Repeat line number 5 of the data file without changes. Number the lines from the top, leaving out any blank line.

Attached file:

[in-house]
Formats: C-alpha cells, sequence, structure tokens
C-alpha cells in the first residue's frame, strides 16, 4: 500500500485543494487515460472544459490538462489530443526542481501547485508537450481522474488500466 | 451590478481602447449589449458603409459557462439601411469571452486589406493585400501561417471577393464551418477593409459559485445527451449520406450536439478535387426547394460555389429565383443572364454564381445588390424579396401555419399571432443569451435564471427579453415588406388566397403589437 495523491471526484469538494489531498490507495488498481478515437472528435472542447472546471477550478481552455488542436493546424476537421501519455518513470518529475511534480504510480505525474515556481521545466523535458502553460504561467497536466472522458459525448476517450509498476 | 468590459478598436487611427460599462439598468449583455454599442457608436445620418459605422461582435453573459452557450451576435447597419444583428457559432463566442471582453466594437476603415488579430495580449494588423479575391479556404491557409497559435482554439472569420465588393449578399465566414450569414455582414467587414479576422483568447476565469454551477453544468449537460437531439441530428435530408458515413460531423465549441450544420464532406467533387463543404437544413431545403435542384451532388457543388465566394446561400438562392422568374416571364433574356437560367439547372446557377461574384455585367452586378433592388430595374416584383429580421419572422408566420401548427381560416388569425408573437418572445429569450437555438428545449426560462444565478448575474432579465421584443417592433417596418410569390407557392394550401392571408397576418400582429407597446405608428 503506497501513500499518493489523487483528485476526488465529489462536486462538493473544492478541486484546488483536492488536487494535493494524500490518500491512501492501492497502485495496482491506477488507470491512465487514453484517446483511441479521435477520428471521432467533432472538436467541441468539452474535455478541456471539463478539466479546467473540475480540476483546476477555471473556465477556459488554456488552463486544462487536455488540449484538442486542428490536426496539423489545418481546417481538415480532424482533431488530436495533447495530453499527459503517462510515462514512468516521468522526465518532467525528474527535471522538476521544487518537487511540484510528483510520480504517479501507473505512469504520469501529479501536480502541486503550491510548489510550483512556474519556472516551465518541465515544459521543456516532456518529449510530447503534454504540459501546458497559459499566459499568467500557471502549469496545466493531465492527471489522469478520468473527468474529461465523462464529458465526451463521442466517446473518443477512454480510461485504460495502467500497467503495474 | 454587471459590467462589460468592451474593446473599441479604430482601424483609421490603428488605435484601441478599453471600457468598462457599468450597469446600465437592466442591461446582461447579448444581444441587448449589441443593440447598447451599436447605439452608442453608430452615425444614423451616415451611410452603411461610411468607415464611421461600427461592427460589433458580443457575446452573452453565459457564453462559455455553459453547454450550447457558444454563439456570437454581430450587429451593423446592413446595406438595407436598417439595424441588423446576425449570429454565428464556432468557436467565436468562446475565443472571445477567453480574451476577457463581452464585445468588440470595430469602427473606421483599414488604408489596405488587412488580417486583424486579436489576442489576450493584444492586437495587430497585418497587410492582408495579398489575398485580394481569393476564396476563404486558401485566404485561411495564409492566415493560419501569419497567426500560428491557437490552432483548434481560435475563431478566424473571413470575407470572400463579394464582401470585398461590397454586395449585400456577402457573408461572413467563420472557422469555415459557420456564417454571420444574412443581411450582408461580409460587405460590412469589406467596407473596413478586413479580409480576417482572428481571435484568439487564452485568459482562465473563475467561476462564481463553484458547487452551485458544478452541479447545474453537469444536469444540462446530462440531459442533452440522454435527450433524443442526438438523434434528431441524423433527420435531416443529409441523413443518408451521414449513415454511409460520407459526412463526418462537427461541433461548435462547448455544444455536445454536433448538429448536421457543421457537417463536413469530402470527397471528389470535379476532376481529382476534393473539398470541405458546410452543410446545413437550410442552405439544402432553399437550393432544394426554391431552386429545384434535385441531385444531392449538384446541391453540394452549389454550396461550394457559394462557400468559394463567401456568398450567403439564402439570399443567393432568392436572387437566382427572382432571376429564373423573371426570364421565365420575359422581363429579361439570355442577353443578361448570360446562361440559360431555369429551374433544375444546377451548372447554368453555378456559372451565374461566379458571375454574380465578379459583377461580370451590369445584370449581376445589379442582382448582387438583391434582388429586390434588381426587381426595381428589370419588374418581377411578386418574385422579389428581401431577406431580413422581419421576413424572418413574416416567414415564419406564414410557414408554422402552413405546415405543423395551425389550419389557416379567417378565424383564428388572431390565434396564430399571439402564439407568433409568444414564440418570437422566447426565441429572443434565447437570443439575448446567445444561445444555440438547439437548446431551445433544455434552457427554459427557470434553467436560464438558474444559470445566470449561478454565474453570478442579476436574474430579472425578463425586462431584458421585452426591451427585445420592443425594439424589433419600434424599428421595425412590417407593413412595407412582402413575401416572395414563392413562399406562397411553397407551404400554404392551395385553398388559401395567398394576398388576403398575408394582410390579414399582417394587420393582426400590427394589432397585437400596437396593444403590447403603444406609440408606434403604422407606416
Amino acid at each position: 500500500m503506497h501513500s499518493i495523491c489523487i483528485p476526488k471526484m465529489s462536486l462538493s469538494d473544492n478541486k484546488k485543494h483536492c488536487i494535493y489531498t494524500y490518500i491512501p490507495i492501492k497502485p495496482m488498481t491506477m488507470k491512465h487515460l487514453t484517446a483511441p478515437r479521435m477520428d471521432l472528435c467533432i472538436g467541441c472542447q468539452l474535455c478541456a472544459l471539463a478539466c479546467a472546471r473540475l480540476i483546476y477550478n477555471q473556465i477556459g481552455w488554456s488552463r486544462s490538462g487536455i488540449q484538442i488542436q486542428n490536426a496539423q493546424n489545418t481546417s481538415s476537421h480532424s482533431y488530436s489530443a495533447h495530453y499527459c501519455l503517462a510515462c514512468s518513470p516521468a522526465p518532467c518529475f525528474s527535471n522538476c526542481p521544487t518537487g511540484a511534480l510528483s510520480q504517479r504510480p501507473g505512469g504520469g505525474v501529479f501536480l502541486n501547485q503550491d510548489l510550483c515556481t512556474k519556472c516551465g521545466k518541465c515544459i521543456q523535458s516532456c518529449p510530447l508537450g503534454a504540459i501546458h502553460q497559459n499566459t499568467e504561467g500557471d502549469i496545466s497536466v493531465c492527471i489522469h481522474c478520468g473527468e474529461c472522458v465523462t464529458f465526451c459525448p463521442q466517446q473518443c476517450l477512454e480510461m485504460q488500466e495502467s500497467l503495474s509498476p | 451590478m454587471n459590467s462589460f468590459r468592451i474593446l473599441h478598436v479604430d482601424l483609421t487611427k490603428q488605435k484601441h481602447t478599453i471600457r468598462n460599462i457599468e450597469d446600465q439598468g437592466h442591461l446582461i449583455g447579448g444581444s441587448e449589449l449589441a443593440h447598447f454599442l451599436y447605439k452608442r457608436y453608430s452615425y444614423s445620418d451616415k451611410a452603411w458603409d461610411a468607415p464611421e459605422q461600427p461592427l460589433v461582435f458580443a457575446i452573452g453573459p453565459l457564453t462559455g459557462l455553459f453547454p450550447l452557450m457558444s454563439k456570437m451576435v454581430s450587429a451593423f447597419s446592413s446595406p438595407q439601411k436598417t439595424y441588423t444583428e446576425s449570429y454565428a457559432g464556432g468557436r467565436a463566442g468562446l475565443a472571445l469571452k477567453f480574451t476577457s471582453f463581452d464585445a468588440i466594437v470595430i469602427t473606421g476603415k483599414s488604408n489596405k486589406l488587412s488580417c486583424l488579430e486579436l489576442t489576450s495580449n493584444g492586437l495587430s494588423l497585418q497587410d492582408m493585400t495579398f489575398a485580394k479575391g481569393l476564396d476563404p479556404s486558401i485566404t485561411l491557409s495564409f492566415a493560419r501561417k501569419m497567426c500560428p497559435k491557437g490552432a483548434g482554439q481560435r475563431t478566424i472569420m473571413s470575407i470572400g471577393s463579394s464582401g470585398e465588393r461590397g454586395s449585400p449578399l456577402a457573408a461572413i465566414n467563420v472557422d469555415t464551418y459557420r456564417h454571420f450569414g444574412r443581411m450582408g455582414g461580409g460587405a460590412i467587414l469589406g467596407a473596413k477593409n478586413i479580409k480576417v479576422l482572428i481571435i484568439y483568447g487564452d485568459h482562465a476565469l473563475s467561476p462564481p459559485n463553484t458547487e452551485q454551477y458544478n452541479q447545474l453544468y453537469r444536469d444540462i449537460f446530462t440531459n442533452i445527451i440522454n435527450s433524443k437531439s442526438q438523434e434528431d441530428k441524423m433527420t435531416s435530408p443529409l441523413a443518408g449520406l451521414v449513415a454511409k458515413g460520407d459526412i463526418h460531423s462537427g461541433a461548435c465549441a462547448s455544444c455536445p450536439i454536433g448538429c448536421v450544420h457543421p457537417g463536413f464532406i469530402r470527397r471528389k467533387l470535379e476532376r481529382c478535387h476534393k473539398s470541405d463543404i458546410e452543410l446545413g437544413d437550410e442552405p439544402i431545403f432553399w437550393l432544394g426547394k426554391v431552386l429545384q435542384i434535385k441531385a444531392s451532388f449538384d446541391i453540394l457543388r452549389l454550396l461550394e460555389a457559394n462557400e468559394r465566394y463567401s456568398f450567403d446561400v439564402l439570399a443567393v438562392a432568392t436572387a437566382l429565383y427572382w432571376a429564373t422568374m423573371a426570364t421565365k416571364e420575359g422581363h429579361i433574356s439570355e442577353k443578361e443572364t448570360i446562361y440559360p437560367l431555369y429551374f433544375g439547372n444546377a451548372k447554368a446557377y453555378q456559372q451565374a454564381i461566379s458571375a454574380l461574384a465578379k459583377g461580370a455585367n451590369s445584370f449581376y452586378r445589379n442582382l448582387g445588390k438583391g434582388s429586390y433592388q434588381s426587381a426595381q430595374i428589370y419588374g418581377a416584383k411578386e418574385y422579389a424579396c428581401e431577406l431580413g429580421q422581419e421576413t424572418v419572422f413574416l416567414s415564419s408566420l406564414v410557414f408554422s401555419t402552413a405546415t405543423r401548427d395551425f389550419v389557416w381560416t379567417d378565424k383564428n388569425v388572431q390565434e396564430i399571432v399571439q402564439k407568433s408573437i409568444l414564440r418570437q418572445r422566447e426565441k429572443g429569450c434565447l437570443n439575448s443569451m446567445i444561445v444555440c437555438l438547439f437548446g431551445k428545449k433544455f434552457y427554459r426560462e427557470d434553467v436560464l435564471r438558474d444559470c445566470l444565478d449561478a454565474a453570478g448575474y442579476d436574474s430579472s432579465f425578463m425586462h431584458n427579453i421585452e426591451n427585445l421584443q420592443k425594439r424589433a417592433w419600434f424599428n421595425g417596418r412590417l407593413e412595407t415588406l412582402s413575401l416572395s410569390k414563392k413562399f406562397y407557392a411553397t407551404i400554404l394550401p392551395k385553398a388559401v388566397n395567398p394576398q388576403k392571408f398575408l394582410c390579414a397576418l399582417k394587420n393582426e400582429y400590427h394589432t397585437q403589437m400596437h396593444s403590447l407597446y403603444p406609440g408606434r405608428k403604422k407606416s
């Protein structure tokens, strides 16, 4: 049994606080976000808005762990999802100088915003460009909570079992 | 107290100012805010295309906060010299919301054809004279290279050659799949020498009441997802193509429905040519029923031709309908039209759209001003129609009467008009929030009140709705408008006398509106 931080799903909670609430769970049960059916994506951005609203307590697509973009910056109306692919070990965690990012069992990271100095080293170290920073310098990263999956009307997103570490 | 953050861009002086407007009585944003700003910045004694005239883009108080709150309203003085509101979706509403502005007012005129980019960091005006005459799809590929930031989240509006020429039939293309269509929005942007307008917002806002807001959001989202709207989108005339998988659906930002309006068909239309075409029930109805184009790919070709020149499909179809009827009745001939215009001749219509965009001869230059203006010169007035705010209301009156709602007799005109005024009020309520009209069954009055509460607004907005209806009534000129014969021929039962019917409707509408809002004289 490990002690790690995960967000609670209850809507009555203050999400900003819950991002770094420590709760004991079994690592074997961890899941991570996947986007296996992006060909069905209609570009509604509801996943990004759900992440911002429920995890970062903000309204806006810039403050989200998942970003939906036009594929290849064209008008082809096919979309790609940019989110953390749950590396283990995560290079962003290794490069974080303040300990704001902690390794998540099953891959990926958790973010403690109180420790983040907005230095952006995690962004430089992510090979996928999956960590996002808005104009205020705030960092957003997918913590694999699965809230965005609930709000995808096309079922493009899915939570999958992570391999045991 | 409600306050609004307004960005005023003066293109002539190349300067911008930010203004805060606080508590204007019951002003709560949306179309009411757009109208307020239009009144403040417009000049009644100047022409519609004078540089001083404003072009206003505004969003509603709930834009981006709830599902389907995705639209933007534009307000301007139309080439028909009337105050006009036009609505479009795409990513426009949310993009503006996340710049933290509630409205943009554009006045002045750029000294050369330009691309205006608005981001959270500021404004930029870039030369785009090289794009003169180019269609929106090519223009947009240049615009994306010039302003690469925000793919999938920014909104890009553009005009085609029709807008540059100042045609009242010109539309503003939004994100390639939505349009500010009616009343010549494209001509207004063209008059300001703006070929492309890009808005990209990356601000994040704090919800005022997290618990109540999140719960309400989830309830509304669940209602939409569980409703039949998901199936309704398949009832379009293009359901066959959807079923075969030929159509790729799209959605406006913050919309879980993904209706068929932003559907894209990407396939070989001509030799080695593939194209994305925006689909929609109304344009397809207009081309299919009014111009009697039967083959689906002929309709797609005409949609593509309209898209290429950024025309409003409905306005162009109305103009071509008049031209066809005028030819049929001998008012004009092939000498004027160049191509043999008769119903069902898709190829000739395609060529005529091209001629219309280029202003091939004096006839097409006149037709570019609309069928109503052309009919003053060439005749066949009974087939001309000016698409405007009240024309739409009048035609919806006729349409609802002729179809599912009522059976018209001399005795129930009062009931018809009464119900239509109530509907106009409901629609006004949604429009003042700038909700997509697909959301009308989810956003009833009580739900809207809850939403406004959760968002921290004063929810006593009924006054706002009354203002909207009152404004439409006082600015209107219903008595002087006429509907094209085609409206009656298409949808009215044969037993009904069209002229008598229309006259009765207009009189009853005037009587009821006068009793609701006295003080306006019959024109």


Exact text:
């Protein structure tokens, strides 16, 4: 049994606080976000808005762990999802100088915003460009909570079992 | 107290100012805010295309906060010299919301054809004279290279050659799949020498009441997802193509429905040519029923031709309908039209759209001003129609009467008009929030009140709705408008006398509106 931080799903909670609430769970049960059916994506951005609203307590697509973009910056109306692919070990965690990012069992990271100095080293170290920073310098990263999956009307997103570490 | 953050861009002086407007009585944003700003910045004694005239883009108080709150309203003085509101979706509403502005007012005129980019960091005006005459799809590929930031989240509006020429039939293309269509929005942007307008917002806002807001959001989202709207989108005339998988659906930002309006068909239309075409029930109805184009790919070709020149499909179809009827009745001939215009001749219509965009001869230059203006010169007035705010209301009156709602007799005109005024009020309520009209069954009055509460607004907005209806009534000129014969021929039962019917409707509408809002004289 490990002690790690995960967000609670209850809507009555203050999400900003819950991002770094420590709760004991079994690592074997961890899941991570996947986007296996992006060909069905209609570009509604509801996943990004759900992440911002429920995890970062903000309204806006810039403050989200998942970003939906036009594929290849064209008008082809096919979309790609940019989110953390749950590396283990995560290079962003290794490069974080303040300990704001902690390794998540099953891959990926958790973010403690109180420790983040907005230095952006995690962004430089992510090979996928999956960590996002808005104009205020705030960092957003997918913590694999699965809230965005609930709000995808096309079922493009899915939570999958992570391999045991 | 409600306050609004307004960005005023003066293109002539190349300067911008930010203004805060606080508590204007019951002003709560949306179309009411757009109208307020239009009144403040417009000049009644100047022409519609004078540089001083404003072009206003505004969003509603709930834009981006709830599902389907995705639209933007534009307000301007139309080439028909009337105050006009036009609505479009795409990513426009949310993009503006996340710049933290509630409205943009554009006045002045750029000294050369330009691309205006608005981001959270500021404004930029870039030369785009090289794009003169180019269609929106090519223009947009240049615009994306010039302003690469925000793919999938920014909104890009553009005009085609029709807008540059100042045609009242010109539309503003939004994100390639939505349009500010009616009343010549494209001509207004063209008059300001703006070929492309890009808005990209990356601000994040704090919800005022997290618990109540999140719960309400989830309830509304669940209602939409569980409703039949998901199936309704398949009832379009293009359901066959959807079923075969030929159509790729799209959605406006913050919309879980993904209706068929932003559907894209990407396939070989001509030799080695593939194209994305925006689909929609109304344009397809207009081309299919009014111009009697039967083959689906002929309709797609005409949609593509309209898209290429950024025309409003409905306005162009109305103009071509008049031209066809005028030819049929001998008012004009092939000498004027160049191509043999008769119903069902898709190829000739395609060529005529091209001629219309280029202003091939004096006839097409006149037709570019609309069928109503052309009919003053060439005749066949009974087939001309000016698409405007009240024309739409009048035609919806006729349409609802002729179809599912009522059976018209001399005795129930009062009931018809009464119900239509109530509907106009409901629609006004949604429009003042700038909700997509697909959301009308989810956003009833009580739900809207809850939403406004959760968002921290004063929810006593009924006054706002009354203002909207009152404004439409006082600015209107219903008595002087006429509907094209085609409206009656298409949808009215044969037993009904069209002229008598229309006259009765207009009189009853005037009587009821006068009793609701006295003080306006019959024109």